Words spoken into my life as a child during my early elementary education set me on a specific course. When I began first grade, I was thrilled to make new friends, and the days spent playing kickball on the playground and doing pasting projects were good days. I distinctly remember my mother coming to meet the teacher and get a report on my progress. Mrs. Rogers told my mother, “Greg is a happy child.” My mother was pleased about my temperament and my social skills, but years later she shared with me that she knew I couldn’t read a word and Mrs. Rogers didn’t seem to be concerned. The summer after first grade my mother spent many evenings with me teaching me to read the Dick and Jane books.
Second grade was a bit easier, especially since it was a split class that had both first and second graders together. Other than adding rope skipping to recess time, this year was rather uneventful.
By the time I got into third grade things picked up. I recall being assigned to do reports about the states, and I prepared reports on Michigan and Georgia. I recall that Michigan produced apples, and that was exciting because my dad grew apples. I remember that Georgia is the “Granite State,” and that seemed appropriate because I had visited Stone Mountain Park, the largest exposed granite monolith in the world. School was clicking for me, and then one day my heart stopped when the teacher called me to her desk.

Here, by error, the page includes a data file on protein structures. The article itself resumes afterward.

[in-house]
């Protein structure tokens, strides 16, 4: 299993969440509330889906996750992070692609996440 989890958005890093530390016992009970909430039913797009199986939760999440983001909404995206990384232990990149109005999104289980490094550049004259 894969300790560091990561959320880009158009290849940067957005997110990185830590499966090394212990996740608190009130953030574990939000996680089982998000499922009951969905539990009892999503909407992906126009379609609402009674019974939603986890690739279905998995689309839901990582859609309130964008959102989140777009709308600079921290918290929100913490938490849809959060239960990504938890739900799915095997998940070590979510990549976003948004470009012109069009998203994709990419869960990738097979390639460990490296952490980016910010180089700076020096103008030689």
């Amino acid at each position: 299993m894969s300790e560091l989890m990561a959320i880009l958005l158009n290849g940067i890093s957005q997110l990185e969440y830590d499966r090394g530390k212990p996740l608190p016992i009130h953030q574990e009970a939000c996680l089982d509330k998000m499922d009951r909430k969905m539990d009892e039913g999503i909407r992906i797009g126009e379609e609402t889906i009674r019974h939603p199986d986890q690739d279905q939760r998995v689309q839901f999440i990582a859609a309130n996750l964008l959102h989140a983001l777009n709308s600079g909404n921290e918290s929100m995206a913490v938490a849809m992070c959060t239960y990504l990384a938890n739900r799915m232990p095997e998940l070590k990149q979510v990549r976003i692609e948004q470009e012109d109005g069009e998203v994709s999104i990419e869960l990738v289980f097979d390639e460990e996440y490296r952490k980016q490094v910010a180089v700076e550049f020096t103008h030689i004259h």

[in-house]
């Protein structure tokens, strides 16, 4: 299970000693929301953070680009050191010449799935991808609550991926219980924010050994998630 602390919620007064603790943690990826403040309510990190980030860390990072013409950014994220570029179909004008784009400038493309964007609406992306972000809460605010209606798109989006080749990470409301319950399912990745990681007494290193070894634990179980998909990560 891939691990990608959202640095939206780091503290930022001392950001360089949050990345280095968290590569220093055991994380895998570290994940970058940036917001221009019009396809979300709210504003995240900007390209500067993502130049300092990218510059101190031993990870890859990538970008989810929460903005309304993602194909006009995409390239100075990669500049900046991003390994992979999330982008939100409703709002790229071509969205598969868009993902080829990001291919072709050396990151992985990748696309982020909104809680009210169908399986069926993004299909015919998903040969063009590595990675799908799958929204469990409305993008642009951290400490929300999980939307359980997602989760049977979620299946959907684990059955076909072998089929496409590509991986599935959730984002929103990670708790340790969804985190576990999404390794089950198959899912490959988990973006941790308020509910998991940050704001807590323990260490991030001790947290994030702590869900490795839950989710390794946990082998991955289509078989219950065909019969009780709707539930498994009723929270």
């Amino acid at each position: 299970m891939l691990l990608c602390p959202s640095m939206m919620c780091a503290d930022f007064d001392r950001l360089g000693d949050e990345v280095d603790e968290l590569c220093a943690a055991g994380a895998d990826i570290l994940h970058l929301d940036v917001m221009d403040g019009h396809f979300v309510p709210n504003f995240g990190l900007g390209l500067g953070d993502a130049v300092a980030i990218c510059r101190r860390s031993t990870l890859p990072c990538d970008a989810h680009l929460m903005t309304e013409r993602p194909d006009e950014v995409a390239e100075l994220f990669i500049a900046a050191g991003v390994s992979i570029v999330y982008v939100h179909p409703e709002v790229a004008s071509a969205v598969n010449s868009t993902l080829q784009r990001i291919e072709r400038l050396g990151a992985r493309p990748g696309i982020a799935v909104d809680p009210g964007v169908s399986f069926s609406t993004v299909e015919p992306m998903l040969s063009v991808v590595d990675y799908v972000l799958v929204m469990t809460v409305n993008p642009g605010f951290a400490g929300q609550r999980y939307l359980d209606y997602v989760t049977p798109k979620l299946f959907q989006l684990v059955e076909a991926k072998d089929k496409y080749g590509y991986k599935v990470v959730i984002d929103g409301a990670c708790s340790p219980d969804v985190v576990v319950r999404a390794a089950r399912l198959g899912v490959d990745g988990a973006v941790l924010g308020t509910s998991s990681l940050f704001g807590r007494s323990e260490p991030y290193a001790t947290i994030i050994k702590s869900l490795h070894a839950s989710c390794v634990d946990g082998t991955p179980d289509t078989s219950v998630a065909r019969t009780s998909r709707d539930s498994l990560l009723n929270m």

Miss Pryor was a young, pretty teacher who was full of life and energy. She was also a teacher who didn’t put up with misbehavior from her students. One time when the class was being disruptive she lined up all the boys and girls and gave us each two swats. She didn’t mess around.
Now this spirited lady had called me to her desk. What had I done? Was I in trouble? Would my mother be coming to another meeting? Miss Pryor called me close and she pulled out her grading chart. She went through each subject one by one and showed me that I had an “A” in each area of study. Then she said, “If you keep it up you can make all A’s.” Wow, I, the kid who couldn’t read in first grade, was able to get all A’s! Her words made such an impact that not only did I make all A’s for that nine weeks, but I went on to make all A’s for the entire year.
The rest of the story is quite interesting. When I gave my report on Georgia, I also displayed a model C5A Galaxy jet that my uncle in Georgia worked on as an aerospace engineer with Lockheed. Miss Pryor later told me that she mused in her mind while I gave my report, “Who cares about what Greg’s uncle does in Georgia?” Long story short, I played a role in introducing Miss Pryor to my bachelor uncle, and Miss Pryor became Mrs. Garrett, my aunt.
My new aunt, Aurelia Garrett, continued to track my life and continued to encourage me and celebrate each level of education I achieved. This coming spring I expect to graduate with a Doctorate in Ministry, and the one regret I have is that Aunt Aurelia won’t be at the ceremony; she died at the young age of 64. If she were there, I would hug her and thank her from the bottom of my heart for the words she spoke into my life when I was only eight years old.
The Bible has much to say about the power of the tongue. Proverbs 18:21 says, “Death and life are in the power of the tongue, and those who love it will eat its fruit” (ESV). To put it simply, our words can be used for good to build others up or for evil and tear others down. The talkative nature of people can easily produce words that have to be eaten in shame, or words that are powerfully life-giving. Aunt Aurelia spoke abundant, positive, life-giving words into me and the power of those words has resounded in my mind and heart throughout my lifetime.
This is Greg Williams reporting from the field!
Photo provided by Greg Williams